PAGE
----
I consider myself a savvy traveler and have turned much of the lemons created by United Airlines’ 03 March system integration debacle with Continental Airlines into lemonade. I’ve run into a fair number of problems and a great deal of frustration, but my record is good–I cannot recall the last time I’ve been stuck behind the curtain on a flight against my will.
Still, things are not working as they should on United and there are many policies and practices I find downright aggravating:
- Prioritizing transactional loyalty over long-term loyalty, particularly regarding domestic upgrades
- Ex-Continental pilots and flight attendants continuing to say flights are operated by “Continental” crews (a longer rant on this is coming in a future post)
- Inefficient and unmotivated reservation agents, typically Ex-Cons, who are argumentative and inept
In came American Airlines, who offered gimmick-free status matches to UA elites in order to steal away business. I took advantage of the match and after waiting 12 days, was finally matched to Executive Platinum Status.
With Executive Platinum status comes a number of nice perks including:
- Unlimited Complimentary Upgrades
- 100% Award Mileage Bonus
- Complimentary access to exclusive Preferred Plus Seats and Preferred Seats
- Preferred seating on Alaska Airlines
- Guaranteed Economy Class Availability
- Waived Ticketing Service Charge
- FlagshipSM Check-In at London Heathrow
- Waived AAdvantage Award Change and Reinstatement Charges
That was all fine, but AA sweetened the deal even more for some of those who were matched to top-tier status by throwing in eight systemwide upgrades (expiring in Feb 2013).
Unlike United SWUs, AA’s do not have any fare class restrictions, meaning I can buy a $700 fare to London and upgrade, whereas on United the cheapest fare might be $700 as well, but the cheapest upgradeable fare would be closer to $1200. That ultimately does not matter if I do not clear, but from what I have heard, Executive Platinum members have a pretty good upgrade track record on AA flights.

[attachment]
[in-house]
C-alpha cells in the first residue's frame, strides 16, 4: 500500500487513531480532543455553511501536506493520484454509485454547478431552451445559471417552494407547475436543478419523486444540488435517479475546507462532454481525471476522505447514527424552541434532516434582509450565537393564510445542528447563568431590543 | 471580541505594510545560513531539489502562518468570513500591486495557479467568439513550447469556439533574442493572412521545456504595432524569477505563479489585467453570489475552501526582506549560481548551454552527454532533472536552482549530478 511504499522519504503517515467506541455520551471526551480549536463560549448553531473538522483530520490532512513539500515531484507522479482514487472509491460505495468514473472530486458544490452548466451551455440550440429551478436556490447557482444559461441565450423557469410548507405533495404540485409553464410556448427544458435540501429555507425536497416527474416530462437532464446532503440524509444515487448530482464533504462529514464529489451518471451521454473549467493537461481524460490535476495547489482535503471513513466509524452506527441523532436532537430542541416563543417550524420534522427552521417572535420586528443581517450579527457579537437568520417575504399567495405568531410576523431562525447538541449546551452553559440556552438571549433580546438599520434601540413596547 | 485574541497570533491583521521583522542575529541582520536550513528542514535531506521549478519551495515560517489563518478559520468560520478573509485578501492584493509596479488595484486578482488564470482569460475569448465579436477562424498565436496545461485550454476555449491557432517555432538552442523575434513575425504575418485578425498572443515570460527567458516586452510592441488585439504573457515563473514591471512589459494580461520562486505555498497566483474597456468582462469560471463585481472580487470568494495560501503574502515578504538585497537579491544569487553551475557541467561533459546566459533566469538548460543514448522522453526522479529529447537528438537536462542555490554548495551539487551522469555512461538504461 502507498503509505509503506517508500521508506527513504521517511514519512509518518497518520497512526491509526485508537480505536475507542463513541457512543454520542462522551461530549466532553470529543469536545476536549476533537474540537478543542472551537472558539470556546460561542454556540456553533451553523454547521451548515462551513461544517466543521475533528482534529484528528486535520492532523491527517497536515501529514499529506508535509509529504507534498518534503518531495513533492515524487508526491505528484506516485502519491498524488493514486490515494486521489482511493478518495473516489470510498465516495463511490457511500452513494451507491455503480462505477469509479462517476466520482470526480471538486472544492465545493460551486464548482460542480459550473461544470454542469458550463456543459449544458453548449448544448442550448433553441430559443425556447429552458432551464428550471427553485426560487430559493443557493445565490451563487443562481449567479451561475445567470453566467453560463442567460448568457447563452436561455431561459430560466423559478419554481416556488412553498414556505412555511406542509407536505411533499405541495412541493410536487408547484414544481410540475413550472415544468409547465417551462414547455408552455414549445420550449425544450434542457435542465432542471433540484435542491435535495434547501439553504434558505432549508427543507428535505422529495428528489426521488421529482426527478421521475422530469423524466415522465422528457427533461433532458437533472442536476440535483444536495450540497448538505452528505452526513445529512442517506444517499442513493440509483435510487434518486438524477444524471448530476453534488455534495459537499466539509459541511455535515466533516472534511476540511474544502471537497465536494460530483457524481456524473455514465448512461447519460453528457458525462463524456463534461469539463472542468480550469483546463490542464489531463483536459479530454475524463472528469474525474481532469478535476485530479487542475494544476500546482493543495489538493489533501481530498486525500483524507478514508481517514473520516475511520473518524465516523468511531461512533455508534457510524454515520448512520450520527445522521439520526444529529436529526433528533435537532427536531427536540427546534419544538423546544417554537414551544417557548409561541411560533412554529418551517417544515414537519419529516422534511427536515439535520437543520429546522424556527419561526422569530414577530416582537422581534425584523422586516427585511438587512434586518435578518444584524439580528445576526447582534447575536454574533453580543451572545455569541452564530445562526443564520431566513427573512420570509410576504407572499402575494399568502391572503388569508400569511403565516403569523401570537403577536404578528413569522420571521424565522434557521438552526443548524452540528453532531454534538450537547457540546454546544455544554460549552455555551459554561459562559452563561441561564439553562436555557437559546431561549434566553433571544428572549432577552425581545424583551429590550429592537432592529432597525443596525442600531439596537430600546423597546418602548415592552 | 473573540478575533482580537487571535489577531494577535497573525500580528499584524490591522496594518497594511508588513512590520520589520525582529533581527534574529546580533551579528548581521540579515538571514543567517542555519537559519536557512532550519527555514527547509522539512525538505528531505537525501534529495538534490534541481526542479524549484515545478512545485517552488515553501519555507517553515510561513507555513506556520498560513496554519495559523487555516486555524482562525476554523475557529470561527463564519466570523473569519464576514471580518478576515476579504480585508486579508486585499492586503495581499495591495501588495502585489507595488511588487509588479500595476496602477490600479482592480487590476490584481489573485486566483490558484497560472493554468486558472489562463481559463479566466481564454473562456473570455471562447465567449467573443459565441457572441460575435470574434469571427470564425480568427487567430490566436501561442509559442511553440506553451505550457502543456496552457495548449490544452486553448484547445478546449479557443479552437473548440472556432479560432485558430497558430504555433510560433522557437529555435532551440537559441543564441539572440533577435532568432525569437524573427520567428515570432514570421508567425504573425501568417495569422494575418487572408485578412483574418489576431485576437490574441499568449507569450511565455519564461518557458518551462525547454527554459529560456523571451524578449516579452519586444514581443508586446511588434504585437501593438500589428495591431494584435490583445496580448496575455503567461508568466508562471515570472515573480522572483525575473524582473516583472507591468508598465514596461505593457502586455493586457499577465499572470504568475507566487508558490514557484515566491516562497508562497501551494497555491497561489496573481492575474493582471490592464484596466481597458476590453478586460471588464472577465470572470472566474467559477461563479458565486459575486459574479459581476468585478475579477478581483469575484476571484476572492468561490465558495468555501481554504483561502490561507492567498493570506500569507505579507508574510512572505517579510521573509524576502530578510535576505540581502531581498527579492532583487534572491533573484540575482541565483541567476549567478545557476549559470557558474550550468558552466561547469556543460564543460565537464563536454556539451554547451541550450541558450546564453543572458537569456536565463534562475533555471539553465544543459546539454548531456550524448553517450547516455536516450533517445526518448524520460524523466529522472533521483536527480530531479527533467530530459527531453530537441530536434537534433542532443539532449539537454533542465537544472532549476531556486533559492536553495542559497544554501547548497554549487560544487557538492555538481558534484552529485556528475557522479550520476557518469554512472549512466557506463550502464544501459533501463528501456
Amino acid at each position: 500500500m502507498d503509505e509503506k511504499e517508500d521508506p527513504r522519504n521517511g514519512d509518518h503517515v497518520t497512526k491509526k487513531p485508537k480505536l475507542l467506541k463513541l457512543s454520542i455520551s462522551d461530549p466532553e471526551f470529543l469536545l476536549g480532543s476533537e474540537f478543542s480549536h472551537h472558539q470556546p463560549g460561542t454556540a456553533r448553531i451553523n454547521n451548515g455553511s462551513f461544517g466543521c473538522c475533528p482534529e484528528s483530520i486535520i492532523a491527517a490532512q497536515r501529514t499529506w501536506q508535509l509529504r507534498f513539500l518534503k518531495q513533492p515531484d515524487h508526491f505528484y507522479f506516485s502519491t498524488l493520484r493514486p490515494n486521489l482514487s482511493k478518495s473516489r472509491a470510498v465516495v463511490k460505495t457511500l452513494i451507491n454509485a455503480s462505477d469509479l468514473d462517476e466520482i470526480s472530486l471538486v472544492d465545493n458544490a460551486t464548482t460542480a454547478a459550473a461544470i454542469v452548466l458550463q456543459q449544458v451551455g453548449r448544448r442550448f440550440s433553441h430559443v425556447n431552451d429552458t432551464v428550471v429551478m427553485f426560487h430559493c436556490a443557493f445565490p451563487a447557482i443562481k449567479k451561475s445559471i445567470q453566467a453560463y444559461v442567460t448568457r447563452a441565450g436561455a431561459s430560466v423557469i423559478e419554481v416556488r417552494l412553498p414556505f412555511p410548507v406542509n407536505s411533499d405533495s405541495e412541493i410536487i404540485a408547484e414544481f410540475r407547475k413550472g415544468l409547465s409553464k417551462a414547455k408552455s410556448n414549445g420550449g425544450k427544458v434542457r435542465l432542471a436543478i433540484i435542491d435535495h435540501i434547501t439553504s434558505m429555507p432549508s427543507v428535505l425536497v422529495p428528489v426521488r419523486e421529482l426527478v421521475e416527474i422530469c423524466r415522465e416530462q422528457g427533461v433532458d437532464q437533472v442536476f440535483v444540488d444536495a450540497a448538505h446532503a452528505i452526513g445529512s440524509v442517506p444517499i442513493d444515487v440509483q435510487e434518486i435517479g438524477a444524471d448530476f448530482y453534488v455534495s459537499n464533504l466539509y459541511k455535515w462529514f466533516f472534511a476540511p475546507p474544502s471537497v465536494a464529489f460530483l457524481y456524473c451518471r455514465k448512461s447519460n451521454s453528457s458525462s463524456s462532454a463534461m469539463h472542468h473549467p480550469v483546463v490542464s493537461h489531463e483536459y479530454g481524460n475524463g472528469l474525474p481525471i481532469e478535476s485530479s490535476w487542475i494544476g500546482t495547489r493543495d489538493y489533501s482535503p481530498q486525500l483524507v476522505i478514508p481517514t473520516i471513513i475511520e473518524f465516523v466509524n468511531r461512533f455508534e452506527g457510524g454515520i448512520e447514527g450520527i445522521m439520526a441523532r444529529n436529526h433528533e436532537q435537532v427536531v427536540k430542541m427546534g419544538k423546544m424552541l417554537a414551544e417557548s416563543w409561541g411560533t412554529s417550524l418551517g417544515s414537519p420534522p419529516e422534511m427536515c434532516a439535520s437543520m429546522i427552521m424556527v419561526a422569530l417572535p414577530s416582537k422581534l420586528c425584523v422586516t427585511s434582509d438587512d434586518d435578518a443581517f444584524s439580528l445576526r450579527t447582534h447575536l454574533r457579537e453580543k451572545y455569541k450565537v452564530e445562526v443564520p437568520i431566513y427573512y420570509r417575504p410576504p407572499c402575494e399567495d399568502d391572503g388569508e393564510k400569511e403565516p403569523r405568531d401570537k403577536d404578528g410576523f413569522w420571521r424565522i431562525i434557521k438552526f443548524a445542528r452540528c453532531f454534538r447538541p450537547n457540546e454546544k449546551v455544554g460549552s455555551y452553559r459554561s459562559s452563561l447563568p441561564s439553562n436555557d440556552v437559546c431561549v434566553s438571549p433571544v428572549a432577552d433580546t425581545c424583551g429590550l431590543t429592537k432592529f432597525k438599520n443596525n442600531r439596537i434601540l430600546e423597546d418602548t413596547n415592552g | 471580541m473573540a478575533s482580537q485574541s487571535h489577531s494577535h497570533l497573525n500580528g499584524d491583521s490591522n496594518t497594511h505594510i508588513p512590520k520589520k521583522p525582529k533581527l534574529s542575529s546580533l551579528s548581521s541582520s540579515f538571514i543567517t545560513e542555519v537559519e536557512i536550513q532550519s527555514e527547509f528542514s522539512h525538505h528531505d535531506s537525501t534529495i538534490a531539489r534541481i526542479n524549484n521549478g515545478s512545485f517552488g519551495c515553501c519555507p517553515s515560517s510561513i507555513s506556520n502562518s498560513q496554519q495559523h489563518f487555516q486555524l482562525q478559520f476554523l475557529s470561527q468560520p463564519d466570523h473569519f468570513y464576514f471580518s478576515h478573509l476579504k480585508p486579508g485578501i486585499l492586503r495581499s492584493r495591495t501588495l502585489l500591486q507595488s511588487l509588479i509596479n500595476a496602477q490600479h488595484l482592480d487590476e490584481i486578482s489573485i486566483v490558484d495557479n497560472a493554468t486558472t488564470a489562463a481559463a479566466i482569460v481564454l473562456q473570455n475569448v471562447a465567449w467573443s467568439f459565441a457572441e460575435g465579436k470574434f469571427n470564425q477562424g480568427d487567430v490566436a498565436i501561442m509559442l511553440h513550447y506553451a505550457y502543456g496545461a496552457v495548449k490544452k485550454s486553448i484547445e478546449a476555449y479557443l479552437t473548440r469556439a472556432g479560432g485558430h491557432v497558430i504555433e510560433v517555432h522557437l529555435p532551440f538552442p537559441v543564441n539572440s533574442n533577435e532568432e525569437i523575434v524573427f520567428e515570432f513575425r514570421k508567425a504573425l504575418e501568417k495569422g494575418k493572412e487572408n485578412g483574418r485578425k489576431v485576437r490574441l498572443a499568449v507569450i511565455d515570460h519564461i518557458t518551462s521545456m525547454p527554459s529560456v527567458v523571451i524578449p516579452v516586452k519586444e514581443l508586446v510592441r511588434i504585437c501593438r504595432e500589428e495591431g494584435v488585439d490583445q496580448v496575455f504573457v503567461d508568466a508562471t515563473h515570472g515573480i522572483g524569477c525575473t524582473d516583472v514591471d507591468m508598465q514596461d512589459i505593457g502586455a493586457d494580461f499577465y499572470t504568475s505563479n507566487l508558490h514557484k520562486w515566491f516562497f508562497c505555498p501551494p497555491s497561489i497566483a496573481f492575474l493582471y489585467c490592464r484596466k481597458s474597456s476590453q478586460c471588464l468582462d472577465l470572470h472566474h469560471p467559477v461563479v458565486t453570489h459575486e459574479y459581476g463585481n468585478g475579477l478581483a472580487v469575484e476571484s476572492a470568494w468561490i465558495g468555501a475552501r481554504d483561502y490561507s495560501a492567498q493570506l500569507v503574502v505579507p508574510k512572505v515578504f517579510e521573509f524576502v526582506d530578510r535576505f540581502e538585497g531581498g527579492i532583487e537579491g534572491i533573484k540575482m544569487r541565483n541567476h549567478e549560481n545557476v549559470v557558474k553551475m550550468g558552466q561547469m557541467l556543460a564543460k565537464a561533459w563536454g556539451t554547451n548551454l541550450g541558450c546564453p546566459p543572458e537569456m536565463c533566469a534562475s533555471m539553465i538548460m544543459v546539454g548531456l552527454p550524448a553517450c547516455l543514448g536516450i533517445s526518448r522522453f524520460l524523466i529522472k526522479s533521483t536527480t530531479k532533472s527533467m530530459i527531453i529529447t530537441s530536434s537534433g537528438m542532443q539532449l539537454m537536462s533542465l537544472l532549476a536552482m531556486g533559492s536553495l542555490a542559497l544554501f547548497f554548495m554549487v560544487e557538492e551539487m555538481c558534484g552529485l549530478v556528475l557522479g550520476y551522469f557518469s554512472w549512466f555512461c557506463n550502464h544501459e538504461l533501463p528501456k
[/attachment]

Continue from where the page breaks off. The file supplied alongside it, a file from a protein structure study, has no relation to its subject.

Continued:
If you remember my comparison of first class dinners on US carriers, you will recall that American was not included. I have never flown in a premium cabin on American Airlines and have not flown American Airlines (other than American Eagle) since 2004. Therefore, I am quite looking forward to giving them a try.
My 1K re-qualification on United is already in the bag, so I am going to go out of my way to fly American when I resume my travel between Philadelphia and Los Angeles this fall. I will not re-qualify for ExPlat status, but if I like it, I may well pursue American next year.
United, you have been warned: I am not even overly disgruntled, but I am very open to switching allegiances if American can offer better service for a similar price. I’m not the most “valuable” United customer, but I have spend thousands of dollars on airfare this year and there are many in my boat. One vote changes nothing, but many votes bring about change, and many long-time frequent and valuable United flyers are giving the airline a vote of no confidence.
I look forward to the new adventure and also look forward to sharing my experience with you.